This is part seven of a discussion with Johnny Murdoc and myself. Read part one, part two, part three, part four, part five, and part six. Pick up Candid here.
JOHNNY: I don’t know if I can make an argument about why gay erotica is viable or essential; I can only say why I write it. In the past, I’ve talked about the way my brain processes information, or how I write to turn myself on, but I think there’s a better answer. I write gay erotica because I write stories about people and sex is an often overlooked aspect of people’s lives, at least in fiction. When fiction does tread into sexual territories, it’s often cringe-worthy or laughable. There’s a reason that there’s a Bad Sex in Fiction Award, but no Good Sex in Fiction Award, right? But I don’t just write about sex, right? I write about sex in a way that’s titillating, and that’s what seems to set people off. That is where I fall into a ghetto, suddenly. Because I think sex should be titillating. I think action scenes should be thrilling, I think that funeral scenes should be heartbreaking and hopeless, and I think that sex scenes should be sexy. Now, I also think they can be funny, heartbreaking, thrilling or sad—I’ve had sex that fell into each of those categories—but no matter how complex the sex was, it was also arousing. I think it should be the same in fiction writing.
And I think fiction writing is key to understanding how others live their lives—it’s often easier to relate to a character than a real person—and that’s a goal always worth pursuing.
Now, a lot of this conversation has been meandering, and it’s been hard to separate our “let’s have a conversation we can share with readers” from the “let’s have a conversation where we learn about each other” because you and I didn’t really know much about each other when we started doing this. When I agreed to publish Candid, you were more or less a total stranger. But now Candid‘s release looms large (four days from this writing, give or take a few hours), so we should probably bring the official conversation to a wrap so that we can do something with it in time for the book release.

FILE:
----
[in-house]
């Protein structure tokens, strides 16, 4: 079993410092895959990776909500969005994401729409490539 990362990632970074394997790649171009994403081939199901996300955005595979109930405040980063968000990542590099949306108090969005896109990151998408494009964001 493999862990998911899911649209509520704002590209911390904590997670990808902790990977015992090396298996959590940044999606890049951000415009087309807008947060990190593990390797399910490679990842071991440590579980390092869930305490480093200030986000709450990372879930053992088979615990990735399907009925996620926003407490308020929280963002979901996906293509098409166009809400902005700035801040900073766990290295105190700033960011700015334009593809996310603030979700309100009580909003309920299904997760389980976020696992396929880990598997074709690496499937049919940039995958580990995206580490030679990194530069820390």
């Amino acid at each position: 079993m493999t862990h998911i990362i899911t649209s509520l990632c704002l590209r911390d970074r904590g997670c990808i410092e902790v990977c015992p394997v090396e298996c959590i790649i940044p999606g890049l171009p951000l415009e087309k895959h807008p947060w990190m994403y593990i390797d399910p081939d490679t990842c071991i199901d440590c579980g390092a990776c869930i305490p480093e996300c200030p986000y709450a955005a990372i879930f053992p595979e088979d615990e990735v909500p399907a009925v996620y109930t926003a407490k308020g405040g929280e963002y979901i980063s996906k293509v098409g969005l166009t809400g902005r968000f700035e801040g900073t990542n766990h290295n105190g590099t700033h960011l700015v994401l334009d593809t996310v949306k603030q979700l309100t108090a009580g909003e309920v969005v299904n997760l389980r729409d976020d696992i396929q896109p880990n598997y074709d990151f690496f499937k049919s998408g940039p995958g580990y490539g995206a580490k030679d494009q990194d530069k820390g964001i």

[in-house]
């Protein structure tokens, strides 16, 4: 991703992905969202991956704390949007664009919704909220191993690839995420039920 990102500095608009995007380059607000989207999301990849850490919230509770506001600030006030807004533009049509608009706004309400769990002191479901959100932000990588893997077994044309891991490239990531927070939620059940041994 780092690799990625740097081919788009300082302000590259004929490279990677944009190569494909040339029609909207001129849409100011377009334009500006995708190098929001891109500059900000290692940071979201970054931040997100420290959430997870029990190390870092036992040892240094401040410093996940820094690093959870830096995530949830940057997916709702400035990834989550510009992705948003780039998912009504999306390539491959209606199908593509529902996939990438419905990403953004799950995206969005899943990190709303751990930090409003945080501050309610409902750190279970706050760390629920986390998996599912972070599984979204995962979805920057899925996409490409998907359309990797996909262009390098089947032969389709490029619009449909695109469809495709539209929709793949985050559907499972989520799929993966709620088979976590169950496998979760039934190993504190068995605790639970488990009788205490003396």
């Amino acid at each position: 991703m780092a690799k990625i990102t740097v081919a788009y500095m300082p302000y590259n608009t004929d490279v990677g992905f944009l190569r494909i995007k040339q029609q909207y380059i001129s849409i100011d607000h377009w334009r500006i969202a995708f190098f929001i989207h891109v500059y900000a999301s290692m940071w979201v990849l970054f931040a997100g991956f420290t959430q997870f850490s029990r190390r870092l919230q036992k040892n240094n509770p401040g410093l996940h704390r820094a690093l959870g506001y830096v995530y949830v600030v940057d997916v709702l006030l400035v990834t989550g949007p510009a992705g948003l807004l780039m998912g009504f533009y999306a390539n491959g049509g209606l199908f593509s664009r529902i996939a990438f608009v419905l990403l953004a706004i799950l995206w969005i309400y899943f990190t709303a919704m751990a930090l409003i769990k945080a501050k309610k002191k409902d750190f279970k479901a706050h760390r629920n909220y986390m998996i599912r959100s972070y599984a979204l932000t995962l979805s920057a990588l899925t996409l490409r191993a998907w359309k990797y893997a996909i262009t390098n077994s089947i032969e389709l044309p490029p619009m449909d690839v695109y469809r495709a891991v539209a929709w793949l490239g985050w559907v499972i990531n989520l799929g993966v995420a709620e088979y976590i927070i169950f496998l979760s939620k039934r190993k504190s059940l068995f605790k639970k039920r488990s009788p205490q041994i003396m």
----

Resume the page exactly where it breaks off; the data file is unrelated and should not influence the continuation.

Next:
I want to give you the final word, since this is your Queer Young Cotillion. So tell me what worth you think erotica has. Tell me why you’re going to keep doing it. Most importantly, tell me how long it’s going to be before you submit something new to Queer Young Cowboys.
BENJI: Two things: Fuck yes, and the phrase Queer Young Cotillion got me through the last abominable hour of my restaurant job last night. So thanks for that. Maybe I’ll go tiara shopping on my next day off.
Regarding erotica, I think it’s telling that leading up to the release of this novella my mom, who has been totally supportive of my writing, has started to ask when I intend to put out non-erotic material. There’s wisdom in the question: erotica (and gay erotica at that) doesn’t generally sell as briskly as other genres. I’m not exactly looking at $50k advances here. But it’s also vaguely embarrassing for her and that’s the part that gets under my skin. That’s the part that’s always gotten under my skin. I might have mentioned it in this conversation before but I wrote my first piece of erotica as protest, and I think a strain of that is still in there somewhere. I don’t find sex embarrassing. I think good sex can be transformative, satisfying, funny, and ridiculous, among a whole host of other things. If my sex fiction can put a little more of that stuff into the world then all the better.
I mostly want to keep writing erotica because I don’t want to stop. I’m cool with that.
As for when next we’re going to queer it up together, I don’t know, aren’t you sick of me yet? In all seriousness though, I have the germ of a thing that might be something. Maybe in a month or two it might be worth looking at and we can start this long, sexy process all over again.
Thanks, by the way, for all your work on this book, J. You put a lot of love into it and it shows. And for anybody reading who has made it this far, then bully for you. Whole lot of rambling to parse.
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